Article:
I met Gwen after a hard right swipe on Tinder. Through Gwen I met Wren. Gwen and Wren live above and below each other in an overflowing apartment building four blocks from my home.
Wren and I decide to go to the beach. I call up Dinah as I walk to Wren’s and invite her to join the trip, giving her our predicted coordinates (left of the lifeguard, towards the water; she knew the exact spot). Dinah dated my ex. Dinah ran into the same trouble as I had with said ex and left my ex, promptly contacting me so we could essentially talk shit about who was now our ex. It was an indisputable bond.
Wren, Dinah, and I go to the beach. At the beach, Sarah stumbles upon us. If you ask me, Sarah and I went on exactly one date that lasted 13 hours, making out at the end over whiskeys neat. Neither of us will ever confirm or deny whether it was an actual date we went on or whether we just hung out a few hours too long. Of course we are still extremely cordial, if not overly cordial, with one another whenever we see each other, which now is quite often.
Sarah joins us on the blanket as Dinah is telling of a date she went on with a new person she is very interested in, a rarity for Dinah. Sarah asks, oh is that RN? Dinah was baffled. It was. Sarah knew RN through their mutual friend Liza. Sarah, RN, and Liza are all playwrights. I had met Liza previous to Sarah and I going on our 13-hour disputable date.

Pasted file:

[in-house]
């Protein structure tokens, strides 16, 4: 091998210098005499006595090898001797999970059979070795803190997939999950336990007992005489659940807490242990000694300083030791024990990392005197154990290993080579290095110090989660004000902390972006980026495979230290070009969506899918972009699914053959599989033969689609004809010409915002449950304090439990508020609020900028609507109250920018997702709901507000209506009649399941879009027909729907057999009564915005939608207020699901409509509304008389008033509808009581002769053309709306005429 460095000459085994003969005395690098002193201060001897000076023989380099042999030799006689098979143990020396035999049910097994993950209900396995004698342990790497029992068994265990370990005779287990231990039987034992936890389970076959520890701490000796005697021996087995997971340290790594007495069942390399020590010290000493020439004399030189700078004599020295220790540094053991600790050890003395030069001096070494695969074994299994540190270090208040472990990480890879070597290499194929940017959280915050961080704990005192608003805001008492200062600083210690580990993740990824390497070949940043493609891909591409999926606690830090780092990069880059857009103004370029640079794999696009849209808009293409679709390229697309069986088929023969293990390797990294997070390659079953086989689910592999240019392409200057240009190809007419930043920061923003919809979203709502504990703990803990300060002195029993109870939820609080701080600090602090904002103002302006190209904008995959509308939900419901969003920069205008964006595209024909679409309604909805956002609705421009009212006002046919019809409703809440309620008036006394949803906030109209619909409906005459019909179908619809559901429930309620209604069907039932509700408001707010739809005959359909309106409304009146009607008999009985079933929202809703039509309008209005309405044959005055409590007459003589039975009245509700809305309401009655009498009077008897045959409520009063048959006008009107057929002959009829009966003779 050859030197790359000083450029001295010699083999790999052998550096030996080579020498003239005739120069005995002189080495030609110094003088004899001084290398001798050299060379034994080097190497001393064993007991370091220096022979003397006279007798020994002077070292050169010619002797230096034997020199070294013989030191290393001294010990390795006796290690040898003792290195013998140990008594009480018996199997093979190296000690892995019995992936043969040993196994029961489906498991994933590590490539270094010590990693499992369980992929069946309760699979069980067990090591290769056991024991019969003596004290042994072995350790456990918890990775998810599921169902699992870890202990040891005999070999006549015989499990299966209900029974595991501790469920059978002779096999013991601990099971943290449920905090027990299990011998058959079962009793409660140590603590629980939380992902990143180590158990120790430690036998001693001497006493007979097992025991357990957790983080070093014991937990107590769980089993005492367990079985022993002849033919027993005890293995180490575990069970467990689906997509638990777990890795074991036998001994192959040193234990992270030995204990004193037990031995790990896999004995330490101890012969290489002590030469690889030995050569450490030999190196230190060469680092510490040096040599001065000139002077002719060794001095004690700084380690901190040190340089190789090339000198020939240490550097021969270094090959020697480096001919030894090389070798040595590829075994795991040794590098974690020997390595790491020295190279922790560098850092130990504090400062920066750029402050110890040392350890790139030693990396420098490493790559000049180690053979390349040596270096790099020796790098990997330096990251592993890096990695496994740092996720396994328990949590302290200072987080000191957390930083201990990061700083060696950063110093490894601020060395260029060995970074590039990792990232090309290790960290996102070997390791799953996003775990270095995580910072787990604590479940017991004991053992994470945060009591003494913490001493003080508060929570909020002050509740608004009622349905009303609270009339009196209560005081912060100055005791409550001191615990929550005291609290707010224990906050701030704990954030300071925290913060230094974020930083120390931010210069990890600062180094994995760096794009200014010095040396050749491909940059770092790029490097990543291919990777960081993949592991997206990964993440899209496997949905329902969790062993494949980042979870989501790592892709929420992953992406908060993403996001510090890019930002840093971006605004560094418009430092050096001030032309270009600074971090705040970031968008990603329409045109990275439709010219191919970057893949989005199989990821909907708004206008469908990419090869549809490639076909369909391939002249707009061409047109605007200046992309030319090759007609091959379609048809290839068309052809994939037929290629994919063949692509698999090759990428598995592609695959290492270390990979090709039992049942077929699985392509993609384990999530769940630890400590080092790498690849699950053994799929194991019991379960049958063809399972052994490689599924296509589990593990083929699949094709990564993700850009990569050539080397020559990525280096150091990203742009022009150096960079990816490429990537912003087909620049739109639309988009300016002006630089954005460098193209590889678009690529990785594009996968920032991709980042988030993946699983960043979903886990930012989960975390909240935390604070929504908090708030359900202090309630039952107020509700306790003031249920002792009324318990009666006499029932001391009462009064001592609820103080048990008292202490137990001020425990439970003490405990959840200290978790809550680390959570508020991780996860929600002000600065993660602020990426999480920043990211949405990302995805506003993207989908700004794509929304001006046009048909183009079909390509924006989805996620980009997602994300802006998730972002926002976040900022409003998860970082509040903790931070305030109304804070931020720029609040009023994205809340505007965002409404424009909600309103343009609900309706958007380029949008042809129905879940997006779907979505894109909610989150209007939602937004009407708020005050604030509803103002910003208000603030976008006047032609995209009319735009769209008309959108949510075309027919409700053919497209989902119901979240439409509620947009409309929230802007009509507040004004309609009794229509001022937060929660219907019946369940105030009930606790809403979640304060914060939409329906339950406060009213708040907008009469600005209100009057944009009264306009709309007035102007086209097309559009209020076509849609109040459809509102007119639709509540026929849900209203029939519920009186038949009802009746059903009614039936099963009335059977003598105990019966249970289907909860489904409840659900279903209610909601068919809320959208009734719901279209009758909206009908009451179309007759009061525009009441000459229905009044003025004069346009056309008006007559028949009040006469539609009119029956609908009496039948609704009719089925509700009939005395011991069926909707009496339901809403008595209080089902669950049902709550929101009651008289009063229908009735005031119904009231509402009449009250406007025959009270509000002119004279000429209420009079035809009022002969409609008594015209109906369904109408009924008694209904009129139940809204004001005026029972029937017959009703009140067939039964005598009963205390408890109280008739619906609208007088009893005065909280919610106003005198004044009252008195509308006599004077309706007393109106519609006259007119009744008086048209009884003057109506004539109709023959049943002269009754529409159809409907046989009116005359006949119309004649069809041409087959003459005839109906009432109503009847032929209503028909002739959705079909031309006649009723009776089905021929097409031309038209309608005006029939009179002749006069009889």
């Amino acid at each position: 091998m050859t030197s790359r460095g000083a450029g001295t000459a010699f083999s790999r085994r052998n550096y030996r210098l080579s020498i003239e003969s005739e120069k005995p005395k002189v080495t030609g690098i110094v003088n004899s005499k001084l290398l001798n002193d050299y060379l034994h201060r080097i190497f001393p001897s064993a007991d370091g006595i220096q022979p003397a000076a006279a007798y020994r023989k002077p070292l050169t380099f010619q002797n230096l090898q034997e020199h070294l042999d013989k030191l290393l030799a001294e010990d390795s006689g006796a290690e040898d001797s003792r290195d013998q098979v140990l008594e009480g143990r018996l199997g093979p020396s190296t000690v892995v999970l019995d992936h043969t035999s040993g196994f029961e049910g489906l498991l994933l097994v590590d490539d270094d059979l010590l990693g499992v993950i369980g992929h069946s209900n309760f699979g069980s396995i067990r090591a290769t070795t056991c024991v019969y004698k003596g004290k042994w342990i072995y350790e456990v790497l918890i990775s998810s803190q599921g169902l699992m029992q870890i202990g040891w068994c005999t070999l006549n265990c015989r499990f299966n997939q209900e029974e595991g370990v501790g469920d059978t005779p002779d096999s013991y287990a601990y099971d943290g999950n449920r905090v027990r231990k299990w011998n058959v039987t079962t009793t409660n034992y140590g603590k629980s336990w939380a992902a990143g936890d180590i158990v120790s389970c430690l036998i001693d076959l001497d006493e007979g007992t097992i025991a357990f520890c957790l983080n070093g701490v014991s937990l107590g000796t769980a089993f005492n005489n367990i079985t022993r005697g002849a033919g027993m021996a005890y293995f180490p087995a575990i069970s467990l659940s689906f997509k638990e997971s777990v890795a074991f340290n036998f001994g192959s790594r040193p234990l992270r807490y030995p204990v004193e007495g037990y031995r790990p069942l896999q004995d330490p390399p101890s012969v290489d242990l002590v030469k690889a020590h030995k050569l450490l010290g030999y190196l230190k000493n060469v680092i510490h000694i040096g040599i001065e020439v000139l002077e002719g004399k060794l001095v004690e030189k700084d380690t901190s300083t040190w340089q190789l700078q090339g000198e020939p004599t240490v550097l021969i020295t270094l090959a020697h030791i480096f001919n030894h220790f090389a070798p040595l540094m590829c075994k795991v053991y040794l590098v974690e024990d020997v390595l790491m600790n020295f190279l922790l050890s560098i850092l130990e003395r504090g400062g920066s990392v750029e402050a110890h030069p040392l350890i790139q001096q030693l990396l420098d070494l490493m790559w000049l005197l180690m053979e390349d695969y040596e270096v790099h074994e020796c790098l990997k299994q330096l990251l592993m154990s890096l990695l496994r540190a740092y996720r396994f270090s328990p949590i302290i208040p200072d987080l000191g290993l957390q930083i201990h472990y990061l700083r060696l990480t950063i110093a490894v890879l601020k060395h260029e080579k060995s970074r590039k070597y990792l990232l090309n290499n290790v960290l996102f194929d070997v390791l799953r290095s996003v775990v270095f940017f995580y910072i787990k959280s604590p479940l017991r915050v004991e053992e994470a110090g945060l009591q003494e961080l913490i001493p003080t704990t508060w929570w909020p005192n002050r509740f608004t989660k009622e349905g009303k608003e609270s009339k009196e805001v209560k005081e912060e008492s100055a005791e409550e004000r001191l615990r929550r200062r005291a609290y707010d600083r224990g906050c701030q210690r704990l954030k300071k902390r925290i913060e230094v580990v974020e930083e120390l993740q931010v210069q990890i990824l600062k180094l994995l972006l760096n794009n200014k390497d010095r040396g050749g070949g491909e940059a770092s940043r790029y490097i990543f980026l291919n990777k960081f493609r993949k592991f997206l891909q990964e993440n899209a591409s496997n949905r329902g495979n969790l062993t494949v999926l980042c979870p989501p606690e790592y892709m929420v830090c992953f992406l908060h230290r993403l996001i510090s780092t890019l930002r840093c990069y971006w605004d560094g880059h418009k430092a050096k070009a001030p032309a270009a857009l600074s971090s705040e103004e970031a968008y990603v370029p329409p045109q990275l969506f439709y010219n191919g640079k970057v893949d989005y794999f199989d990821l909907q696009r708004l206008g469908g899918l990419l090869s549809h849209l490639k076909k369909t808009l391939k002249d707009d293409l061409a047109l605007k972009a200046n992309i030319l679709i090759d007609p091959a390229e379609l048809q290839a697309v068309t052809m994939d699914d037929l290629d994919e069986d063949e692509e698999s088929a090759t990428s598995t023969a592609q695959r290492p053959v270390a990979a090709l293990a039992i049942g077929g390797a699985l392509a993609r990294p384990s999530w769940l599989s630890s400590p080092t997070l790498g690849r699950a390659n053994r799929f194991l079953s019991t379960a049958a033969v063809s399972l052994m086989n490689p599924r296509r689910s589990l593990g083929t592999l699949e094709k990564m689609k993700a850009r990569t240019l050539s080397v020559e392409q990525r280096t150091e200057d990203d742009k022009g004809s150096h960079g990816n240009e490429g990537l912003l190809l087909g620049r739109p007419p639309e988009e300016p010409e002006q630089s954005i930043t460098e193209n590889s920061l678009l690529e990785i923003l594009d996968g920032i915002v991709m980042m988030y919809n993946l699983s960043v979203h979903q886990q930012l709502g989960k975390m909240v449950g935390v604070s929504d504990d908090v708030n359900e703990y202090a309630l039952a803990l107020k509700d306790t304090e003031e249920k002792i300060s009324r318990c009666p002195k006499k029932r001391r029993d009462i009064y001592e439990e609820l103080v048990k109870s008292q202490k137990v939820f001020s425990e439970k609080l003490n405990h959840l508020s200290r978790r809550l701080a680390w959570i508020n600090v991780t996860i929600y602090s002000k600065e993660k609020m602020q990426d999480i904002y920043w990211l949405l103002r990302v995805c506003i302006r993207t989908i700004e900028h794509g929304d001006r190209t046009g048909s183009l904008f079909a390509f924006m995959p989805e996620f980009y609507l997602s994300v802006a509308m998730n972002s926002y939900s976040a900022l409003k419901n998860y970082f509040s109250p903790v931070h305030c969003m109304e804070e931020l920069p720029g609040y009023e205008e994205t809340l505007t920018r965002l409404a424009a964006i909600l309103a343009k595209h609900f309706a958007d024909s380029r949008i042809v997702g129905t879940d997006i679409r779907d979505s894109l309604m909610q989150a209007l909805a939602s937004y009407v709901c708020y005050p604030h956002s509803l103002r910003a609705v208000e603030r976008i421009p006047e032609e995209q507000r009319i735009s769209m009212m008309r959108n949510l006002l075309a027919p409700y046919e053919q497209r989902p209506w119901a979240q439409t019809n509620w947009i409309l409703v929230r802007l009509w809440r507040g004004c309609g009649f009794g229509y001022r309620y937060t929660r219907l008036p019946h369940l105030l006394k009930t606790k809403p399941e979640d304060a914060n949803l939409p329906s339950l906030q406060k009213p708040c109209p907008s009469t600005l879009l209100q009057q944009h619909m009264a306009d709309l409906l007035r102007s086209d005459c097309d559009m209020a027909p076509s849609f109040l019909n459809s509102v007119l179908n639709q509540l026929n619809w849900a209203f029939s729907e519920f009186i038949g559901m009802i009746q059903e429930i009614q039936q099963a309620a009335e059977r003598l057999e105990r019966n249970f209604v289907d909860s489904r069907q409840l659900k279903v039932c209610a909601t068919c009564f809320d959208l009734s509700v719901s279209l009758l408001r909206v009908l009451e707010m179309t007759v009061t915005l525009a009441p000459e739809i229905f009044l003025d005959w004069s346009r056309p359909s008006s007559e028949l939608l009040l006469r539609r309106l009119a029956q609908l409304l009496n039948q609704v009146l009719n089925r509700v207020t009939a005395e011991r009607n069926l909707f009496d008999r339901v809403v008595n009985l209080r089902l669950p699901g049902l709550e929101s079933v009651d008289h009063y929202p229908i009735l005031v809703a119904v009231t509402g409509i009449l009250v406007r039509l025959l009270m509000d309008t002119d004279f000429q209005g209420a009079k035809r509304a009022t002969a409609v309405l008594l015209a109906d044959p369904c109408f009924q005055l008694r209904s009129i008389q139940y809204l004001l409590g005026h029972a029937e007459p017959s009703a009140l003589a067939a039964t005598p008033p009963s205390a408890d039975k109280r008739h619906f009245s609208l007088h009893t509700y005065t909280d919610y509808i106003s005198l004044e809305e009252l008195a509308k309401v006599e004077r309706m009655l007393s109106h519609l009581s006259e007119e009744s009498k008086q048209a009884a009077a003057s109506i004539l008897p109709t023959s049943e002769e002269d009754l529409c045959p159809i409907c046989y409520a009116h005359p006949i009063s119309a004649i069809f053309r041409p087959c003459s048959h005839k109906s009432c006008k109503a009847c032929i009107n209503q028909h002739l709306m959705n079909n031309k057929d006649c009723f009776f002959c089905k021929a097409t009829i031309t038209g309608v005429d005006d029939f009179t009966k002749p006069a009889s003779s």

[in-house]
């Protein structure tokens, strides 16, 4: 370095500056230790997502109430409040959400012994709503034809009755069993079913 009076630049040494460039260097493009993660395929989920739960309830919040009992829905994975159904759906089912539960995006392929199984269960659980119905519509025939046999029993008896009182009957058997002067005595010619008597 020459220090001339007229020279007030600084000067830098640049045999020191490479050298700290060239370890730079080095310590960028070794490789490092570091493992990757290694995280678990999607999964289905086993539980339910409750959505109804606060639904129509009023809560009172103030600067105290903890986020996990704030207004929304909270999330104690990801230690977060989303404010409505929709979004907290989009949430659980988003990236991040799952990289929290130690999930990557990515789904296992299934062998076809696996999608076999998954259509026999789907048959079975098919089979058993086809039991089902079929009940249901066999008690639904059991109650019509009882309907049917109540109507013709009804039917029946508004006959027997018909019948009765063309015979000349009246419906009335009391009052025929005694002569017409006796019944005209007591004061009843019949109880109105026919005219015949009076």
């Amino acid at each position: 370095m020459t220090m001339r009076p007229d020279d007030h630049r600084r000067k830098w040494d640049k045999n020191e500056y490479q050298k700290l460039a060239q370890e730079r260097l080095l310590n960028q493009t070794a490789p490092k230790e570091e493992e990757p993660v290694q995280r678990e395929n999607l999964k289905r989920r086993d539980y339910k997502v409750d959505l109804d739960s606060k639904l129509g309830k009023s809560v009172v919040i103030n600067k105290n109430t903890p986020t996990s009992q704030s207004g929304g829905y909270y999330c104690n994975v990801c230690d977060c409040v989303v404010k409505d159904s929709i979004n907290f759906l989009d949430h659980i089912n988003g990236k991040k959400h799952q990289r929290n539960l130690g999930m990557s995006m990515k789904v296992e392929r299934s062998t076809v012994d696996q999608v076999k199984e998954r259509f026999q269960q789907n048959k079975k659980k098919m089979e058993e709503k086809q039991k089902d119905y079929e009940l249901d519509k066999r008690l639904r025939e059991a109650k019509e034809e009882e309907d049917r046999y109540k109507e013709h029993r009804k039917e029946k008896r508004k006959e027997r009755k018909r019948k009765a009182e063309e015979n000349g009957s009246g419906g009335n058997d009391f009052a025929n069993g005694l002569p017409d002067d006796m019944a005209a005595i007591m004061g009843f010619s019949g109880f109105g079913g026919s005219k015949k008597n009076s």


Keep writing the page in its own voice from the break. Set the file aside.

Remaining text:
RN told Liza who told Sarah about Dinah. And because Dinah is a unique name and Sarah met Dinah when I invited Natalie over to Dinah’s roof for fireworks and Natalie also brought Sarah, Sarah instantly knew it was my Dinah.
Next summer I move from this City and think thank God, a new pool of gays to rest in. I calculate that if I am at least 84 miles from you at all times my chances of running into you are X. Good odds.
I go to the farmers’ market and I touch all of the greens – the kales, broccolis, the peppers, the mint, the cucumbers. A vendor and I agree yes yes this town is so special and no no we would never move to the other side of the river.
Suddenly there comes a hand on my shoulder, my name called out loud. When I turn it’s Liz. I went on two dates with Liz and she was so rude to our bartender that I deleted her number immediately upon home arrival. I say Liz! Hello! What are you doing here in this very small, very far away town from the larger, more obvious city we met in? And Liz says, I moved here two months ago! We should absolutely get together. We do a secret handshake and part ways, never to see each other again.
That summer is the summer I realize there is no escape.